Paul Haan left the Creston Neighborhood Association in 2000 and used his downtime to hike the Appalachian Trail from Georgia to Maine. Courtesy Healthy Homes Coalition of West Michigan
Literally and figuratively, Paul Haan took a long and winding road to reach his current mission: getting the lead out of homes in Grand Rapids.
As executive director of Healthy Homes Coalition of West Michigan, Haan leads an initiative to protect children from environmental harm in substandard housing, which includes asthma triggers and poisoning from lead-based paint.
Early in Haan’s professional life, he was addressing housing issues at the neighborhood level. He initially served with the Creston Neighborhood Association between 1988 and 2000.
“We were looking at housing from a community perspective — do we have good housing? Is this a good place to live? — but I was also meeting a lot of people one by one, some of whom had issues,” Haan said.
The issues at the time were largely about housing conditions related to health, from both tenants and owners, but at the time, houses had more flagrant code violations than lead paint peeling behind a new façade, Haan said — anything from poor heating and cooling, to leaking roofs, to pests.
Haan started to take notice when the Creston Neighborhood Association started working on a couple of situations where the property had been flagged as having lead hazards by the Kent County Health Department.
Haan remembered two houses distinctly within a block of each other that had been shut down because the lead hazards were so severe.
“One was on the corner of Buffalo and Page. The other was on Carman, one block away,” Haan said. “One had engine blocks sitting in the side yard. It was just an armpit. The other one was a corner house that, you drove by it, you know that house is in bad shape. You could see the peeling paint … the garage was in deplorable shape.”
Lead-based paint was banned for use in housing in 1978, but many old homes in Grand Rapids still are contaminated, Haan said. Many times, an owner or a landlord will just paint over or cover it with new siding, which only mitigates the likelihood of children being poisoned in the home.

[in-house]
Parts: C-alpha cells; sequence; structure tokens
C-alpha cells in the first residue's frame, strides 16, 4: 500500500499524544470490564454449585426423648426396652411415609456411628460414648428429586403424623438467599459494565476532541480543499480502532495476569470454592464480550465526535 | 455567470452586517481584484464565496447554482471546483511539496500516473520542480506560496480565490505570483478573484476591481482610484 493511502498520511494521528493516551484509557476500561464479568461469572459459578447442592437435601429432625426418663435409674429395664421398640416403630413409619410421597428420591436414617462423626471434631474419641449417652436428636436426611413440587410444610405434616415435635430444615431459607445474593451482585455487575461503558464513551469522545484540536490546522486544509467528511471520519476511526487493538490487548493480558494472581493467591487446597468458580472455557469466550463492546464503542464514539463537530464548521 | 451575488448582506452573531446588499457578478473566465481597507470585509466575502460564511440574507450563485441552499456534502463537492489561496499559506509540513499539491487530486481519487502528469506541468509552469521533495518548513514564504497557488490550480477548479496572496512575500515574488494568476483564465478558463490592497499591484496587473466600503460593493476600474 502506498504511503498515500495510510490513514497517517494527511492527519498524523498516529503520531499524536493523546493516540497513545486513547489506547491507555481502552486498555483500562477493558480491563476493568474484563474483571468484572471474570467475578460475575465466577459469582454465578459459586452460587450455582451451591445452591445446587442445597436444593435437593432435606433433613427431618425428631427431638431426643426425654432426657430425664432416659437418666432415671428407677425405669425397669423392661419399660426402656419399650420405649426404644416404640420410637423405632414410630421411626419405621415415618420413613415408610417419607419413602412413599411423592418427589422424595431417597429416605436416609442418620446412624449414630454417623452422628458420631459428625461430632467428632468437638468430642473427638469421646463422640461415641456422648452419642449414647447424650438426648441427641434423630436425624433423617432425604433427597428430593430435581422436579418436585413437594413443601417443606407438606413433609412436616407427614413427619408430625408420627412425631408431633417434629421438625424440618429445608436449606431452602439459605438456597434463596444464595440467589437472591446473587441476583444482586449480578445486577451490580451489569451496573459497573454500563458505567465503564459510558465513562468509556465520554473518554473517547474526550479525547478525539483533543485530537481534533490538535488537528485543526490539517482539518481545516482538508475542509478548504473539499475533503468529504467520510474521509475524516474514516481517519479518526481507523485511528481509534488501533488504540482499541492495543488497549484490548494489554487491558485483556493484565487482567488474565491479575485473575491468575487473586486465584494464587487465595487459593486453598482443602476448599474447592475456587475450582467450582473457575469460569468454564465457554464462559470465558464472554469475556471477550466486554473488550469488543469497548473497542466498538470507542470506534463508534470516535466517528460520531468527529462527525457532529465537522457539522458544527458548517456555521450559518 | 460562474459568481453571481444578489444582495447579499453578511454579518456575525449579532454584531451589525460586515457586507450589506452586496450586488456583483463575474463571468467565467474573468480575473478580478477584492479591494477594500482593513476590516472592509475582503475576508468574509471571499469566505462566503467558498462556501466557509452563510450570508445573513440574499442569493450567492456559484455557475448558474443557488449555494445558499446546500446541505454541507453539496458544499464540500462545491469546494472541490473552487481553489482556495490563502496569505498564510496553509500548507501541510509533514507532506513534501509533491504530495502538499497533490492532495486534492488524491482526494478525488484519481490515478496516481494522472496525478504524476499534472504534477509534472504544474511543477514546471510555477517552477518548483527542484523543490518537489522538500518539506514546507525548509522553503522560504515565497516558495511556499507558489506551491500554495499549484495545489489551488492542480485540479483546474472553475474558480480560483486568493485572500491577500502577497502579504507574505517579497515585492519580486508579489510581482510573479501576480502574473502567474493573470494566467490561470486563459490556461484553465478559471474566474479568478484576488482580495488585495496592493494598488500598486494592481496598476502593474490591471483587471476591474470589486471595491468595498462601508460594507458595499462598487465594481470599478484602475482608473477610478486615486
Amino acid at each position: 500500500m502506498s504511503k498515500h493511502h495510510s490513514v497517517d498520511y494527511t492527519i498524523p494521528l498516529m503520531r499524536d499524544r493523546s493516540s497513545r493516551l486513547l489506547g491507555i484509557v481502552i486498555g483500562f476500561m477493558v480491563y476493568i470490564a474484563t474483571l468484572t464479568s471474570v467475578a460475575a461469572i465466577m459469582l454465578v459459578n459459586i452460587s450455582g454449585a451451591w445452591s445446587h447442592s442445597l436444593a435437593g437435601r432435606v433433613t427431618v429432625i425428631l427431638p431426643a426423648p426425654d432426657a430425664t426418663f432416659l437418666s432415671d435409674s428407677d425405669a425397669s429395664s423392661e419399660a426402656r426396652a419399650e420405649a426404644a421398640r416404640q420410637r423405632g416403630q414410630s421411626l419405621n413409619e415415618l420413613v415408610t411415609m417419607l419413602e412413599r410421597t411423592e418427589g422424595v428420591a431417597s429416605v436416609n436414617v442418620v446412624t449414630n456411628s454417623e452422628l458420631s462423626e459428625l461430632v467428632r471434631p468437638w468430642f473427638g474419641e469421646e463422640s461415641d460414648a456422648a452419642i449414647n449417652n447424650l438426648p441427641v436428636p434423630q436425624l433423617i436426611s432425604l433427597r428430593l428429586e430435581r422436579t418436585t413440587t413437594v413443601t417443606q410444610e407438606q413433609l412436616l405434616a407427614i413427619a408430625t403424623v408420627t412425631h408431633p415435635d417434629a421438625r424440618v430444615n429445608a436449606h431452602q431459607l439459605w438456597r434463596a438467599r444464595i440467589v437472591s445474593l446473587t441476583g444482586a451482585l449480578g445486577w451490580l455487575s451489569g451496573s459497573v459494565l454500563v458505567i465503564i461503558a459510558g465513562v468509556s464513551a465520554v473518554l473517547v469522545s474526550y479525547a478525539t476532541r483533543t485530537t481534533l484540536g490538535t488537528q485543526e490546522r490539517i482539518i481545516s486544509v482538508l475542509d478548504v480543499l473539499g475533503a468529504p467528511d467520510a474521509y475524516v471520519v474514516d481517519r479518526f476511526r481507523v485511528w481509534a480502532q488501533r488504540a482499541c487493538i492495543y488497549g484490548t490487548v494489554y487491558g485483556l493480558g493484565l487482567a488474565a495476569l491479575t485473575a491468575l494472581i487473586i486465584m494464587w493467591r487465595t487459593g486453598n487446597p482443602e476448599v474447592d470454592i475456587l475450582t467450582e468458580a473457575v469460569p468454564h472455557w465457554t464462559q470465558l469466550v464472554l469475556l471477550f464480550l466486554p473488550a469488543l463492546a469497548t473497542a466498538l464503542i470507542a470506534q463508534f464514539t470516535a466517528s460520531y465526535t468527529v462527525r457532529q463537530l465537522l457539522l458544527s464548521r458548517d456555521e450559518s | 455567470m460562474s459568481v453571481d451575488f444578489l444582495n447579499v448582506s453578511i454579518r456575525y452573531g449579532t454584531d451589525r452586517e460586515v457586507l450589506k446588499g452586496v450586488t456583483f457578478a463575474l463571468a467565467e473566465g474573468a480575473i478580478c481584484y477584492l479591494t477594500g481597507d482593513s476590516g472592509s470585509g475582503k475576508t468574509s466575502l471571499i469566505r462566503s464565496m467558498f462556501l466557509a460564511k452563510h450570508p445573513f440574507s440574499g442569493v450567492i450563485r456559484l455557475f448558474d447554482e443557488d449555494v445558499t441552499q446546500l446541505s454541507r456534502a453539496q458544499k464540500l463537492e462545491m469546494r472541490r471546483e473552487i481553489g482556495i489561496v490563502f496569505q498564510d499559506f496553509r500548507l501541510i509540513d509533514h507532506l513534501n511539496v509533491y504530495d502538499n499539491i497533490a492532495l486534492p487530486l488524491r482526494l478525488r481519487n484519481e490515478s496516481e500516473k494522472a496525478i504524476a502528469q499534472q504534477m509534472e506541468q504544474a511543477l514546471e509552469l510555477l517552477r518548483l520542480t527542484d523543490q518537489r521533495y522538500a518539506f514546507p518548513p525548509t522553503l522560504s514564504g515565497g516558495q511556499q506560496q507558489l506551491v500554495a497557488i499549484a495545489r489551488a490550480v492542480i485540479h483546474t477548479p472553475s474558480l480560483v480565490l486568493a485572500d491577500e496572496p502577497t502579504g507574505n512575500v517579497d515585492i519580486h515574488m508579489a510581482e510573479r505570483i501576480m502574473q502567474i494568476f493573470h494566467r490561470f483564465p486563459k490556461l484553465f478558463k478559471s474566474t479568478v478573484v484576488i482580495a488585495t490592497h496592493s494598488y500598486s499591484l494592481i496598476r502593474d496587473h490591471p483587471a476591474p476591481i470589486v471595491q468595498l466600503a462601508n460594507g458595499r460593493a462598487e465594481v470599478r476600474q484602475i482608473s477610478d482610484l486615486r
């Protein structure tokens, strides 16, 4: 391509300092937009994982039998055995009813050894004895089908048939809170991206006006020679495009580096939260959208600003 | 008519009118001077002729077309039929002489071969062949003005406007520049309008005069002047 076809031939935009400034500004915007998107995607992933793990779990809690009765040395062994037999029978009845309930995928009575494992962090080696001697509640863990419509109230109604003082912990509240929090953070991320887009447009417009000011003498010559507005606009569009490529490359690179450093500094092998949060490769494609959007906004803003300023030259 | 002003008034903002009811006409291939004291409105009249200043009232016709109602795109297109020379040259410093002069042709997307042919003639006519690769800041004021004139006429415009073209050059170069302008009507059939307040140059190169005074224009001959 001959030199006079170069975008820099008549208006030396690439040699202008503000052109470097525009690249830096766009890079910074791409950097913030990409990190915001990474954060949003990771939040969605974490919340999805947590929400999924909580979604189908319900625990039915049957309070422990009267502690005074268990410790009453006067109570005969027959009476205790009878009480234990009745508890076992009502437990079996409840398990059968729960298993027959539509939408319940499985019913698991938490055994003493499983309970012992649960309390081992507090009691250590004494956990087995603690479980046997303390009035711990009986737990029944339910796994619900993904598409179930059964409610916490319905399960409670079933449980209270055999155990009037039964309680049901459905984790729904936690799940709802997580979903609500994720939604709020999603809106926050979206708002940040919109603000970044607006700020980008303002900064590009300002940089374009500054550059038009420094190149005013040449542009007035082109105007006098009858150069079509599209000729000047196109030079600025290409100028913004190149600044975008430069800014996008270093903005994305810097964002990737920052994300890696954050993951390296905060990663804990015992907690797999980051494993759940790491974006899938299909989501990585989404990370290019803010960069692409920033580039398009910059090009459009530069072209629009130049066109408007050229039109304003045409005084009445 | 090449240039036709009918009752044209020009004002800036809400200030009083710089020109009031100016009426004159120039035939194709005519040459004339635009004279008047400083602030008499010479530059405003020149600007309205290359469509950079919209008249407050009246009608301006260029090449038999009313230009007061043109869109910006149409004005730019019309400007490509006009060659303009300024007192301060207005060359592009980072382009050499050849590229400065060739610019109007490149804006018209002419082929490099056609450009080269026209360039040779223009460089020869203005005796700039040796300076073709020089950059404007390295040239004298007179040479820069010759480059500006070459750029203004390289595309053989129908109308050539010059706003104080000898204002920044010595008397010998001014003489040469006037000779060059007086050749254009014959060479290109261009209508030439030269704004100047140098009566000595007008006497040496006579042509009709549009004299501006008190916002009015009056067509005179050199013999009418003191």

Haan left the neighborhood association in 2000 and took some downtime hiking the Appalachian Trail from Georgia to Maine.
“At the time, I had this habit of taking off and going for long hikes,” Haan said.
When he came back to West Michigan, Haan went to work with Home Repair Services of Kent County for about a year. One of the areas the group wanted to dive into was the issue of lead in old homes. Haan helped develop two successful programs: foreclosure prevention and lead hazard control.
Home Repair Services worked with an AmeriCorps-based program to specifically help homeowners deal with lead in their houses.
“It’s nuanced. It’s there but you really don’t know, so how do we help them know, and then how do you fix it?” Haan said.
On the foreclosure program, Haan and Home Repair Services were shocked to find there were over 100 foreclosures in Kent County every year. Thanks to the group’s foresight, it was well equipped to respond to the issue when the housing market crashed six years later, Haan said.
From the start, Haan had planned to be with Home Repair Services for only a year. After he was done, he packed up again and took another monthlong hike in Vermont.
When he came back, City Commissioner George Heartwell, who would later be elected Grand Rapids mayor in 2004, was working with the Community Leadership Institute and Aquinas College on lead contamination, particularly with children. Rather than just meeting people in their homes and educating them, Heartwell and the group were formulating how they could attack it on a systemic level.
“There was a couple-day-old message on my answering machine,” Haan said. “George said, ‘Hey, we got this thing … and I really want to talk to you about helping out.’”
Through the project, Haan helped facilitate grant writing, leading to over $10 million in local incentives. He also helped direct local and statewide campaigns to get legislation passed and increase budget allocations for lead issues.